Saturday, March 10, 2007
Tea time in London
London, Ontario, March 2007 [Click to embiggen]
Weeks ago, I bought a package of crackers at the grocery store. They were on sale. Not just a few cents off, but a ridiculously low price that prompted me to silently question the sanity of the store's manager. I carefully examined the package to ensure the crackers hadn't been handmade by child-slave laborers in a Nigerian diamond mine. Everything looked kosher (and happily they were actually kosher) so I bought them and skipped happily home with my find.
My happiness was short-lived: They sat patiently in the pantry while our kids naturally defaulted to other food choices. One week went by, then another. I started to talk up the crackers, hoping against hope that they'd set aside their usual cracker choices for the new and much less expensive kind. I had scored a major bargain, and it bugged me that the crackers were emitting some sort of leprosy ray in the general direction of my children.
Finally, my wife tossed them - carefully, of course - into my lunch bag. Her logic made sense: I found 'em, so I'd also eat 'em.
When lunch came, I found myself peeling the still-pristine packaging open. For some crazy reason that I still don't fully understand, it saddened me that the story would end there, with me ingloriously devouring the inexpensive confection with little more than a passing thought to mark their journey through my life. Yes, it was incredibly stupid of me to devote any thought to a silly little package of crackers. But I couldn't let it go. I'm manic that way.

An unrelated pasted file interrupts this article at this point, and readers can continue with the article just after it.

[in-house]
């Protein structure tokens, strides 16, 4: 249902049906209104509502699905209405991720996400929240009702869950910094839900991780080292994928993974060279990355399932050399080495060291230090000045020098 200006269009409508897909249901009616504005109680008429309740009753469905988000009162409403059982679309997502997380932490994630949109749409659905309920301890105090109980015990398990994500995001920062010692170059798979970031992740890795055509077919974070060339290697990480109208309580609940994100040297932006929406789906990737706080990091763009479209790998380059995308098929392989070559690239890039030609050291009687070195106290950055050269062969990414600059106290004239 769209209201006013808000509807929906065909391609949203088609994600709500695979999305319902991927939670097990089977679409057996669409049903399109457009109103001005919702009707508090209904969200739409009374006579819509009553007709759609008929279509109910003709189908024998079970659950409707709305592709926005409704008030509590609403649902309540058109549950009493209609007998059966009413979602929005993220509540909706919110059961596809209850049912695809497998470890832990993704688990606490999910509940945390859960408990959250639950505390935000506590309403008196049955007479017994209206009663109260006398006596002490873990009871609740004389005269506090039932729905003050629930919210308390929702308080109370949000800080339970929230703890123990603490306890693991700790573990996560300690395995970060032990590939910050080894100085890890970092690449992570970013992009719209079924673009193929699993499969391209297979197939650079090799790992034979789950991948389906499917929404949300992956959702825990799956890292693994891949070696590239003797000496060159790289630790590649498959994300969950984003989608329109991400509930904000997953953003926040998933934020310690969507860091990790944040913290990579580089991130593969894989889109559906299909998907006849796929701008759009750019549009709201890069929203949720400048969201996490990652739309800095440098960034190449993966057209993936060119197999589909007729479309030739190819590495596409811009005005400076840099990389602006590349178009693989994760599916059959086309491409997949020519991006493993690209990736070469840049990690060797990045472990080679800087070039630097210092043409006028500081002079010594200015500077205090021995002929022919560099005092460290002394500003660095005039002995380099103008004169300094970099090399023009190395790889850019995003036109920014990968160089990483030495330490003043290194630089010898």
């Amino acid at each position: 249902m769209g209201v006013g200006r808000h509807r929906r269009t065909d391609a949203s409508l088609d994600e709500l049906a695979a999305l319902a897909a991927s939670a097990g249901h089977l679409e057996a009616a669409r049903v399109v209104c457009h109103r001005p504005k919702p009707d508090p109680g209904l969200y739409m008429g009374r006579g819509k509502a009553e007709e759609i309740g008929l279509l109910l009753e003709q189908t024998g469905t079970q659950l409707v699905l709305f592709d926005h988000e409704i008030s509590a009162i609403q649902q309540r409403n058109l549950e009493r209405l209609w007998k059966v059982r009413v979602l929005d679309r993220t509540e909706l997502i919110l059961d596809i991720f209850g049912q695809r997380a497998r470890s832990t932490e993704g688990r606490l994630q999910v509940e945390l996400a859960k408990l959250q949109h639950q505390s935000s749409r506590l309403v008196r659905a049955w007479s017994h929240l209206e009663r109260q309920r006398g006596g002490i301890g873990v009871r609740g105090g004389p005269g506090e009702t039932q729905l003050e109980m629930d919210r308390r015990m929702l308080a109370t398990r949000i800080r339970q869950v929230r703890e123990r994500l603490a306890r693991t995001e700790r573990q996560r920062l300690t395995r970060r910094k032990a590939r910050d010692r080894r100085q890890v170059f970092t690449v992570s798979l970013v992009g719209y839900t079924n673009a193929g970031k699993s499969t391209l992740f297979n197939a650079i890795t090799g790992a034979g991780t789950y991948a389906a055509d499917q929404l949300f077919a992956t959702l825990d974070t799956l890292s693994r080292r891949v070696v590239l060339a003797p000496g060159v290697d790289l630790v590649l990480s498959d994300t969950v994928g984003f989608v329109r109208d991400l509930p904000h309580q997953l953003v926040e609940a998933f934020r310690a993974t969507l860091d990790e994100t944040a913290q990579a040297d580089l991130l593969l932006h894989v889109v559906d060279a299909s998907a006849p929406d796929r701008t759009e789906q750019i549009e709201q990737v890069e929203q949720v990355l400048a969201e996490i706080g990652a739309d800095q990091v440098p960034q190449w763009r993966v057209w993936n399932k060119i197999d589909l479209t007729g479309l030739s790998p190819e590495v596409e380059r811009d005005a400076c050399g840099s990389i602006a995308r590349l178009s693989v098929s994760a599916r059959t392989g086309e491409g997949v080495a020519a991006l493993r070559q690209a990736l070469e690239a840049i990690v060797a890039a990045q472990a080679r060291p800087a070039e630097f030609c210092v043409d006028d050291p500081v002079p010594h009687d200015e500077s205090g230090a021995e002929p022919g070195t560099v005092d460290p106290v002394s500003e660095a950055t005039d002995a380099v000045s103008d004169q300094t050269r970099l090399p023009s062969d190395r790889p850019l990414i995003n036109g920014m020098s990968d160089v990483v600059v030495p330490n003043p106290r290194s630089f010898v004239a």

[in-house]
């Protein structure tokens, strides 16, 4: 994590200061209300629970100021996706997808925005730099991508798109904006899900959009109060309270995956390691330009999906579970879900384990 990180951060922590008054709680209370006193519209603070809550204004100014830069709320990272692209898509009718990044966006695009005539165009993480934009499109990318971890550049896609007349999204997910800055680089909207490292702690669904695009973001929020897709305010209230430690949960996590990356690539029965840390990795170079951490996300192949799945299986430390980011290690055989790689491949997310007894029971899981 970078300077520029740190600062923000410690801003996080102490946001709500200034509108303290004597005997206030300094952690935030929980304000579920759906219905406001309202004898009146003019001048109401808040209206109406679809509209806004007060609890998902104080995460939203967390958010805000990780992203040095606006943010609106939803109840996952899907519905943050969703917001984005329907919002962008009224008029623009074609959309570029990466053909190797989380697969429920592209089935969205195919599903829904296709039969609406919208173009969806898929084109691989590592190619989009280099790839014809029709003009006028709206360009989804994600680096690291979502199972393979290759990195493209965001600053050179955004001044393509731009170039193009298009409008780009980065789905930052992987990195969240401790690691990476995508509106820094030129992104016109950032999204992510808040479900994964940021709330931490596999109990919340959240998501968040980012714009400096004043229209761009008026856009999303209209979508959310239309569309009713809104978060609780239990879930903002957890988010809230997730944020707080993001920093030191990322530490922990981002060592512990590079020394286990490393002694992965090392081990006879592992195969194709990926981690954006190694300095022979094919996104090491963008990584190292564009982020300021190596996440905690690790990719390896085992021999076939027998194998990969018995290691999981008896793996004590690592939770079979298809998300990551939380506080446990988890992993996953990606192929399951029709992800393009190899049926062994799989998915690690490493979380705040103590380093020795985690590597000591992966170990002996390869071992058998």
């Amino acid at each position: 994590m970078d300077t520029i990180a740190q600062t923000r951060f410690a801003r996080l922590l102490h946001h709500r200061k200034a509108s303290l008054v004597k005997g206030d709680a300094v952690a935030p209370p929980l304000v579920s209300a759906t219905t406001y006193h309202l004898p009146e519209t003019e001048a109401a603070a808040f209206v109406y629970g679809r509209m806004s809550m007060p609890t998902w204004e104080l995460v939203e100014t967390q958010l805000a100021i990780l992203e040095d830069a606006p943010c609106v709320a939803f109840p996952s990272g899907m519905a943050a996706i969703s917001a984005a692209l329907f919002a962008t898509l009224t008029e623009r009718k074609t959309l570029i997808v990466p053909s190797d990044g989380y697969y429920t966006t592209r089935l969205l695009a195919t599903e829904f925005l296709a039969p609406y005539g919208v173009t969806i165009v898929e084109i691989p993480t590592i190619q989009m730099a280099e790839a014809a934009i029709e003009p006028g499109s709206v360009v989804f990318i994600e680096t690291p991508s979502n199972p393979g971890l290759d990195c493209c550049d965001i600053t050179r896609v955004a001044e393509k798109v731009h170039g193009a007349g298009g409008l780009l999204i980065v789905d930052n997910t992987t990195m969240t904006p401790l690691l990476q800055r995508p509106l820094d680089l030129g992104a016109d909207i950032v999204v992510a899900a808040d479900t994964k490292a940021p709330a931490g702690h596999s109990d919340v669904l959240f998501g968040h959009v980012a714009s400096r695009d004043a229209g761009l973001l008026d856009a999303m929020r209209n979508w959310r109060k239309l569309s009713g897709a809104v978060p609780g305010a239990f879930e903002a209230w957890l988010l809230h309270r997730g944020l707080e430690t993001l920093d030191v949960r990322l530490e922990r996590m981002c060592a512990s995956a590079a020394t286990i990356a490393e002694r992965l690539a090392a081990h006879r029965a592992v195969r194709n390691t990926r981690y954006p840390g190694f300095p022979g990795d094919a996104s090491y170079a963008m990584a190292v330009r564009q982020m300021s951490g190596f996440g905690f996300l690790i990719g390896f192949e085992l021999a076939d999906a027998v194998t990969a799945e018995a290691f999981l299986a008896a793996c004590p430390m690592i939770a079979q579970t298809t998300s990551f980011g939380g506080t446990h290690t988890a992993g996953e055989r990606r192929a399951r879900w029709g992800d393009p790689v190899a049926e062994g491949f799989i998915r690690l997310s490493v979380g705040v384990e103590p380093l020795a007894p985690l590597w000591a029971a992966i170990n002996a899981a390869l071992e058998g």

My camera just happened to be in its beaten-up bag right at my feet. I took it out, leaned the crackers against my desk lamp, straightened them carefully with the help of a notepad, and carefully positioned the camera a few precious inches away from the odd-looking scene. My colleagues observed from a distance, munching on their own lunch choices, comfortable in the knowledge that I was once again being weird with my camera.
The result is pictured above. I think the pattern, the symmetry, and the shadows all make it a keeper of a picture. It's the kind of photo that results when you throw out the usual constraints of what should or should not become a subject. But beyond the technical outcome, the image captures a seemingly insignificant vignette in the life of our children, and in my own life as their dad. Sometimes, you take a picture because you want to ensure that moment, that event, that whatever-it-is doesn't fade invisibly into the oblivion of history.
Your turn: Can a photo be a placeholder of one's life? How? And before I forget, what three words come to mind when you first see this surreal little scene??